The main benefit of Twitter is it’s active user base. At the time of writing there are approximately 288 million active users on Twitter who have posted within the last month. This equates to 90% of the global internet population aged between 16-65. Approximately 535,000 new users are signing up every day with an average of around 58 million tweets being posted per day. The figures are staggering. That alone should encourage you to join the revolution.
But why? I hear you say.
It’s back to that old chestnut, word of mouth. Offering exclusive deals to your followers, posting news items and throwing in some humorous and quirky tweets in between will seduce more followers. Ensure you interact at every possible opportunity by retweeting positive comments and sharing interesting tweets. Many businesses are now using Twitter as their main customer service portal as searching for terms via hashtags (#) is easy and effective. You can identify tweets related to your brand and industry and react to them in an instant.
Twitter is the active users’ weapon of choice so ensure you communicate and interact as much as possible.
Much like Facebook is to the world of networking with friends, LinkedIn is to the world of business networking.
LinkedIn is the professional social media platform allowing you to connect with industry individuals and acts like an online CV for your business. Much like Facebook friends or Twitter followers, your acquaintances are known as Connections. Once you connect with an individual the most effective action you can take is to request or perform recommendations for you brand, thus building credibility and trust amongst your customers.
LinkedIn business pages can be created but are limited when compared to the Facebook offering.
The largest benefit of LinkedIn is that allows brands to connect with other business decision makers to ensure that dialogs are happening with the correct people. The biggest failure of in the corporate sales world is pitching to the person who is not the decision maker. LinkedIn helps brand to connect with the individual in the correct position.
YouTube is the de-facto platform for creating video content and sharing across the internet. For startup marketeers, YouTube presents an added challenge as video creation is usually not as easy as other strategies.
Often, big brands will create video content with the aim of it going viral to gain exposure and kudos but this is a very rare occurrence and generally doesn’t fit the strategy of smaller businesses. Instead, more brands use YouTube to showcase ‘how-to’ videos and product reviews to add value.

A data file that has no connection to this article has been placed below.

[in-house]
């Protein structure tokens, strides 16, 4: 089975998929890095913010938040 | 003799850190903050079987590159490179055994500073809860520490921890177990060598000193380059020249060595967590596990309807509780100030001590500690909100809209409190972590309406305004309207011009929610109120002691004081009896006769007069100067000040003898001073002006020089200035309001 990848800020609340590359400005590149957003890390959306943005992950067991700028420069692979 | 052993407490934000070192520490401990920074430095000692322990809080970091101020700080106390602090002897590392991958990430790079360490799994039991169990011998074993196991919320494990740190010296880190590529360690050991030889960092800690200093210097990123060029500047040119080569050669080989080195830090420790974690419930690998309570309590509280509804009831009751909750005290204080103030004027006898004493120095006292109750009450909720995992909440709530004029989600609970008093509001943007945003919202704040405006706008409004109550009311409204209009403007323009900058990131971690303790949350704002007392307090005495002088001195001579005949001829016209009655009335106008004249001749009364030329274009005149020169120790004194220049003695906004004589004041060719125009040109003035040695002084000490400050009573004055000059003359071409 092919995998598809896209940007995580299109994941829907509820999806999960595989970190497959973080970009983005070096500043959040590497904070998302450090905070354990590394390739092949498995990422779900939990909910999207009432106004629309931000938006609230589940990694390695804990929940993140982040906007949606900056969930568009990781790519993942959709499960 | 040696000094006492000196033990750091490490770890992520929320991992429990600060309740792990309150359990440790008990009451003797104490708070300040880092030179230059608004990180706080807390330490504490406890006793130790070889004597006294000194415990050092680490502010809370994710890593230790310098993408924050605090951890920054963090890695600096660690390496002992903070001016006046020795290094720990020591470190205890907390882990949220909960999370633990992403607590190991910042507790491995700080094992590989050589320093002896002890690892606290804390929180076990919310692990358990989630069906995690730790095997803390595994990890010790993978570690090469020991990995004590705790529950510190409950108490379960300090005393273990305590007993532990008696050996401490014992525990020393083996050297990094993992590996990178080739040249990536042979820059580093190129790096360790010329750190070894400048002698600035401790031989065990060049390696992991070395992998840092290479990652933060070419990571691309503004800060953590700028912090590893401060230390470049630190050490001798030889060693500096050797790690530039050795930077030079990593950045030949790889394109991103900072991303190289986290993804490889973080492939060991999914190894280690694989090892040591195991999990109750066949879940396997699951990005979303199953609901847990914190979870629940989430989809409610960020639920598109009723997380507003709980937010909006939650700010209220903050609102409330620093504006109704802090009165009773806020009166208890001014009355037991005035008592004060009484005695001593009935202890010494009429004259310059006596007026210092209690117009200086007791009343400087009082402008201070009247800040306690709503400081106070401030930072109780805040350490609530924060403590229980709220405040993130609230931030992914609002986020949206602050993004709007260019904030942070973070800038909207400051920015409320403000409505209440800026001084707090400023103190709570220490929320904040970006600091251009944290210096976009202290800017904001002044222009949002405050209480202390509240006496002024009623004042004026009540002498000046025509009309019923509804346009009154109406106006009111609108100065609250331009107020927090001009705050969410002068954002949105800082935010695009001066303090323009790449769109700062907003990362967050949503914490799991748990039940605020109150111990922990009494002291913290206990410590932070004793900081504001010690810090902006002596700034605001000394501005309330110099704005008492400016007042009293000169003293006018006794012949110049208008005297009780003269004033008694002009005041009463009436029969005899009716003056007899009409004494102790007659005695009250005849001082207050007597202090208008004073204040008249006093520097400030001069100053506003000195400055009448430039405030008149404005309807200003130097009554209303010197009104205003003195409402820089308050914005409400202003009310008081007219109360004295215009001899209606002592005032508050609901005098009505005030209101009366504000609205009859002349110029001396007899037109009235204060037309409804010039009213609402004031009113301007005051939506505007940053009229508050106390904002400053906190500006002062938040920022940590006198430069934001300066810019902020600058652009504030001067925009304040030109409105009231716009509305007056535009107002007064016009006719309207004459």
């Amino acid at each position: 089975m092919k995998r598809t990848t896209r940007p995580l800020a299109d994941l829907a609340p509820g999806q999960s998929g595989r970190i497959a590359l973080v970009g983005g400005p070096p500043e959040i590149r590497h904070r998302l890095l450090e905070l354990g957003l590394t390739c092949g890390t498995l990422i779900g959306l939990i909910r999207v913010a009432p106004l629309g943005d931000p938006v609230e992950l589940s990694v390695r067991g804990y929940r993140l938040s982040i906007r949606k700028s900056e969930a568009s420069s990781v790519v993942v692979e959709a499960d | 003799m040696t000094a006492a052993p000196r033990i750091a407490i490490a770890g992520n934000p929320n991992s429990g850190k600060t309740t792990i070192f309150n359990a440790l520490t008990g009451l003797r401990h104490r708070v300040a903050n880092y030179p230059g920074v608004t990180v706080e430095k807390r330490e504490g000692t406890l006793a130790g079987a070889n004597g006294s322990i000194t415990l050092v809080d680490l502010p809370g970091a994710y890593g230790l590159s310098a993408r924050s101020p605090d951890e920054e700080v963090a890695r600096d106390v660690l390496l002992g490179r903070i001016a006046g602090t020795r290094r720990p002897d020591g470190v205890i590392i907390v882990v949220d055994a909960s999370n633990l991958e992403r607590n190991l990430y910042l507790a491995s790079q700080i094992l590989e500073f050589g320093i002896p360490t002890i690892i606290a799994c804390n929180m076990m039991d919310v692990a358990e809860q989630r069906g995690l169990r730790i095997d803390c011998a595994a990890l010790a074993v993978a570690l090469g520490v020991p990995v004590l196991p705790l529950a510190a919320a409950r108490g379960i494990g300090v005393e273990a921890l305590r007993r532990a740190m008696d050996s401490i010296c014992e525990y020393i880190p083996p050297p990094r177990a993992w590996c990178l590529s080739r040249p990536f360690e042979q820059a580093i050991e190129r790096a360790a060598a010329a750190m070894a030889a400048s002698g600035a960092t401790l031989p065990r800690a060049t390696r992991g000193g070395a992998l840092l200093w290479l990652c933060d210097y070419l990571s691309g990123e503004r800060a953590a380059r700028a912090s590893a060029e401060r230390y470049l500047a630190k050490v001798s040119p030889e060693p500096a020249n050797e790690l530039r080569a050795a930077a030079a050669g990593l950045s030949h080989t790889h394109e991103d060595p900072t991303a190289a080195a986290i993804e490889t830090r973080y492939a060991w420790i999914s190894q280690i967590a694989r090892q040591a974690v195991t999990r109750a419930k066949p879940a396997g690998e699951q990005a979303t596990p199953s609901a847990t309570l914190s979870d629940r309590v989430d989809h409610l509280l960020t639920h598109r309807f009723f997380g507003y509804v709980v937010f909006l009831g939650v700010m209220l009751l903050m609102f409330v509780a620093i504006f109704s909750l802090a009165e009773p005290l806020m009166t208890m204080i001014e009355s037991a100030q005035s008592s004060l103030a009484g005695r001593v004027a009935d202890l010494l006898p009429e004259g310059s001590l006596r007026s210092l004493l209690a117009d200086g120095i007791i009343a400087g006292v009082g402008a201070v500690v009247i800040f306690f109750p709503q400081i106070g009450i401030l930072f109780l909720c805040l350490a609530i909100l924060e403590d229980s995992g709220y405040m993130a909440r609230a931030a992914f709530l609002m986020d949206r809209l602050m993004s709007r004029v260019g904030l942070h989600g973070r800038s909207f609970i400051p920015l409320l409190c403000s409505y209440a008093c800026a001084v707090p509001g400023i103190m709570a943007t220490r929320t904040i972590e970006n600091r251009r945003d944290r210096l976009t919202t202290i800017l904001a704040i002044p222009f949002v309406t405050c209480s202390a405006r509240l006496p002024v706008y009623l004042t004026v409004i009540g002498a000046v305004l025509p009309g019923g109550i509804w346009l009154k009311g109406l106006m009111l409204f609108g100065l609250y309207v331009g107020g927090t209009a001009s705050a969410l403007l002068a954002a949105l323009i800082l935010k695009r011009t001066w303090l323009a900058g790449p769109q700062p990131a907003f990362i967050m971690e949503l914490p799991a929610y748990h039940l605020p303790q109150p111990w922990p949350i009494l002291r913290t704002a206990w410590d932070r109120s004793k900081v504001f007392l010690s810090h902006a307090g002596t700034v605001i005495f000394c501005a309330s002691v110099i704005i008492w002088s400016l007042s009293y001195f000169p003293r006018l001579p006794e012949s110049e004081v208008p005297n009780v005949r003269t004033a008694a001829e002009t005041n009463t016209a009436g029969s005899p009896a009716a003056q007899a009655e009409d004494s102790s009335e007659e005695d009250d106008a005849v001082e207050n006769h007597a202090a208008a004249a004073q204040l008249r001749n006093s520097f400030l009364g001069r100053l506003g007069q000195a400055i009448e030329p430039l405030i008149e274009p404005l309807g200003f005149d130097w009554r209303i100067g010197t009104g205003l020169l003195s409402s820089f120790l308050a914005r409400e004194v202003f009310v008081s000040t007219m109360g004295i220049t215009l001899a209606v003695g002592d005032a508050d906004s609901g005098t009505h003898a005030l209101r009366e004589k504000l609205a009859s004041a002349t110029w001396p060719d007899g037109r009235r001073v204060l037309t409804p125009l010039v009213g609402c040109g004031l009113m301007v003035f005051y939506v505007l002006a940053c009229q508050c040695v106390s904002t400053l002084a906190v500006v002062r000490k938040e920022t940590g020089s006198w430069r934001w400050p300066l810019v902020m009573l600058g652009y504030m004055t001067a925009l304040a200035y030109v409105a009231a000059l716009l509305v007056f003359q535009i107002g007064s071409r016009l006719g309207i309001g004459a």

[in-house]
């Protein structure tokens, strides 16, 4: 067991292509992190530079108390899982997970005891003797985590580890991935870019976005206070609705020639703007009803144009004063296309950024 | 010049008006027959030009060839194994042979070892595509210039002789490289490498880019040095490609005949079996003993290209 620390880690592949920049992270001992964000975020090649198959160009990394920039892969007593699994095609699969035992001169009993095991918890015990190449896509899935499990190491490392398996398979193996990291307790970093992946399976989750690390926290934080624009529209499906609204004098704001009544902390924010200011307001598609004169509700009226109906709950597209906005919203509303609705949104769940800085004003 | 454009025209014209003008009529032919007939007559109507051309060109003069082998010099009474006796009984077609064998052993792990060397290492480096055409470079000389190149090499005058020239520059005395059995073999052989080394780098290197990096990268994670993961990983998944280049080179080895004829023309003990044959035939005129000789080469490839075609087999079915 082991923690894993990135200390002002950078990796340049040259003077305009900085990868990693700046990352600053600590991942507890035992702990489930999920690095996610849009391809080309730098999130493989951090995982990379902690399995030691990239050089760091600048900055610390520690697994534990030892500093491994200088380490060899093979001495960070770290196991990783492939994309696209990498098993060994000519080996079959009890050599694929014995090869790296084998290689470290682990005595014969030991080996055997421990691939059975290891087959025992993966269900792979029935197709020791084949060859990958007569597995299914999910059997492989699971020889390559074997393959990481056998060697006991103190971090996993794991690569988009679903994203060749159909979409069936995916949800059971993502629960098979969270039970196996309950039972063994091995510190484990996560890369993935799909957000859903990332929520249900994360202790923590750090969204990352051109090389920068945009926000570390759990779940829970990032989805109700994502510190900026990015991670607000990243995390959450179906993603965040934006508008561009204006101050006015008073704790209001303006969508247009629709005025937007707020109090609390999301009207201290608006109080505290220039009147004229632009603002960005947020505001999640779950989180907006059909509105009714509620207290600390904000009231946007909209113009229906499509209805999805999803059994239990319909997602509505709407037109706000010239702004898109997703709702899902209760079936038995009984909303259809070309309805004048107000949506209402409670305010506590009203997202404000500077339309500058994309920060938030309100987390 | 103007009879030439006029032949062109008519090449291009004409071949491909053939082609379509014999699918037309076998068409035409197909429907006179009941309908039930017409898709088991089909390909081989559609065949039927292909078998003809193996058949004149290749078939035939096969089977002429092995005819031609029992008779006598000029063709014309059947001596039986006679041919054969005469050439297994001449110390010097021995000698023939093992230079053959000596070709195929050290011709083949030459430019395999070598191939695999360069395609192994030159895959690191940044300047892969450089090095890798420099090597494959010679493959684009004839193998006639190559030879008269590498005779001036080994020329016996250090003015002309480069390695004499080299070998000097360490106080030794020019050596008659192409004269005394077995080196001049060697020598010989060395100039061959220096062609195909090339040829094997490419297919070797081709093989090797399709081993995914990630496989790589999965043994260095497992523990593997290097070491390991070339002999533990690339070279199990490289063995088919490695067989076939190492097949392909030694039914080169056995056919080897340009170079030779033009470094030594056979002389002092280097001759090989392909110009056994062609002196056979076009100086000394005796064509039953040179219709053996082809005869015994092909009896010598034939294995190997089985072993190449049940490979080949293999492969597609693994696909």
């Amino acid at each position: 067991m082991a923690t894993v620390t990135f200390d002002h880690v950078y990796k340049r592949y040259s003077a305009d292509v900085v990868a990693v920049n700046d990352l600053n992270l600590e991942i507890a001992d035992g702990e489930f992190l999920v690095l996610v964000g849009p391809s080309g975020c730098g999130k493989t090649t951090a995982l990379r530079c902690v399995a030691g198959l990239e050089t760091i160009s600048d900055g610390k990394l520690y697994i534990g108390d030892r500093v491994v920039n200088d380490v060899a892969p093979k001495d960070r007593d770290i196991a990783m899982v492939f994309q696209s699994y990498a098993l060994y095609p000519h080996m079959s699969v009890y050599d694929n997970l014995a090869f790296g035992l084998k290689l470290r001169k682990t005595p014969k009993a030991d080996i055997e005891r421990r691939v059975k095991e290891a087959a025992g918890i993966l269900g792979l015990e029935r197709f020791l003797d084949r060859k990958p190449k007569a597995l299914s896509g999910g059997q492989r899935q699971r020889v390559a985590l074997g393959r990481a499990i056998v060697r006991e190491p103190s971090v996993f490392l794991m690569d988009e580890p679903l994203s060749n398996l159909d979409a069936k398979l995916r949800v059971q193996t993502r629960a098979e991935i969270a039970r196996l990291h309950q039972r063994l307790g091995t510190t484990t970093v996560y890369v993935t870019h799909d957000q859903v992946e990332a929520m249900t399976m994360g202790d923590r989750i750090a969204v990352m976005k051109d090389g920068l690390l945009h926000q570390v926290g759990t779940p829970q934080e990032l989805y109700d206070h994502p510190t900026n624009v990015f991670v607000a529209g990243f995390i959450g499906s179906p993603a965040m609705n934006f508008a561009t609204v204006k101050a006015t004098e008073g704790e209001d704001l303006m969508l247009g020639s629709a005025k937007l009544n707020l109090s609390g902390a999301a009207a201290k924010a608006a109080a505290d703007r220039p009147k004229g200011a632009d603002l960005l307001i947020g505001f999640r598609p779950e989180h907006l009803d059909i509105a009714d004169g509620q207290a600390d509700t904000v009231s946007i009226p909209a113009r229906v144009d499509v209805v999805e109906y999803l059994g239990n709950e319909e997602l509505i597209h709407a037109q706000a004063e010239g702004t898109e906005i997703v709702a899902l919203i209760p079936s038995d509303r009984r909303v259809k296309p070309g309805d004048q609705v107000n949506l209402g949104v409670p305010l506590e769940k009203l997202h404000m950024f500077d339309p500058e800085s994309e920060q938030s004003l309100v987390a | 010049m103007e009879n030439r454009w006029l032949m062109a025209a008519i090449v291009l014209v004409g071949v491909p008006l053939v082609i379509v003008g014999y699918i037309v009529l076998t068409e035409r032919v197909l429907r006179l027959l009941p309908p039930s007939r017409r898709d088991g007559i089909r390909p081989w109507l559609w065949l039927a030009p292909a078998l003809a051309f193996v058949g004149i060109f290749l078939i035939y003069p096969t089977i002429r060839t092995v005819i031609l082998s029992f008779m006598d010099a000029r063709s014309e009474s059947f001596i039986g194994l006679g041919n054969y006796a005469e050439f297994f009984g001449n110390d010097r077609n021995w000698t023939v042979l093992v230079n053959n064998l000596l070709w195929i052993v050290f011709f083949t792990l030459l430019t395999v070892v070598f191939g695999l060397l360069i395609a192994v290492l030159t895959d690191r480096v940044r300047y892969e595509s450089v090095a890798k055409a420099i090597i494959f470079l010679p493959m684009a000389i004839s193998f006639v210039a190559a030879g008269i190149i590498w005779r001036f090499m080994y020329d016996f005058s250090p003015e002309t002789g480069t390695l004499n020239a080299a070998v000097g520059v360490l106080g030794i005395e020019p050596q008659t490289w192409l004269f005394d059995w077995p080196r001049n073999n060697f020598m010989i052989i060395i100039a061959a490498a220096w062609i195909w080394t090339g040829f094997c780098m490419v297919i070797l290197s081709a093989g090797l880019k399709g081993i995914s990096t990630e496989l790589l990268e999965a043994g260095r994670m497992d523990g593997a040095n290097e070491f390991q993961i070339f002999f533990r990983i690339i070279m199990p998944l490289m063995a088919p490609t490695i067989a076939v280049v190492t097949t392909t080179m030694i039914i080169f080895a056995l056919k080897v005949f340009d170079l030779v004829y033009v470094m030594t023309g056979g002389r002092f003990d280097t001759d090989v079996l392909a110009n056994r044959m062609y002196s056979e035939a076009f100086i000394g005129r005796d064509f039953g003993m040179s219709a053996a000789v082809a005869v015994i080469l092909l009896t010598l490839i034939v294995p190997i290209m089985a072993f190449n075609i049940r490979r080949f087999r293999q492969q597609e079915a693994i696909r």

Since being acquired by Google, YouTube has become a huge player in the SEO landscape, helping brands to improve their Search Engine Ranking by using video. Thus, websites with video content will receive favourable rankings within Google.
One of the most recent social media platforms is Pinterest, which allows brands to showcase products and services in a very visual way. Users create pinboards where images of products can be ‘pinned’ for sharing between other users. Pinterest allows brands to develop a visual personality and mould it to suit targeted audiences.
Instagram is a hugely fast growing image sharing platform. Instagram allows users to take photos, add a variety of cool effects to them and post to a wall for viewing and sharing between users. Instagram is a competitor of Pinterest and was recently acquired by Facebook but continues to run as a standalone platform.
So now you know that there is a plethora of social media platforms out there, all of which will take time to maintain. So how can brands effectively manage their multiple social media feeds?
Hoot Suite is a social media management tool that enables you to manage all of your Twitter, Facebook, LinkedIn and Google+ feeds into an integrated dashboard. It allows teams of staff to manage social media collaboratively thus sharing the load and provides in-depth analytics reports allowing brands to summarise performance.
Hoot Suite offers free accounts with basic features, a Pro account for a monthly charge and an Enterprise version with price on application.
Social Media is a must for aspiring brands. But ensure that before diving blindly into it, you strategise and plan to create compelling and relevant content that your target audience will want to see.
There are various platforms and tools out there to ensure your social media activities are managed as cost effectively as possible.
Also ensure that your varying social media profiles are designed well, consistent, slick and memorable so your brand builds an impeccable reputation online.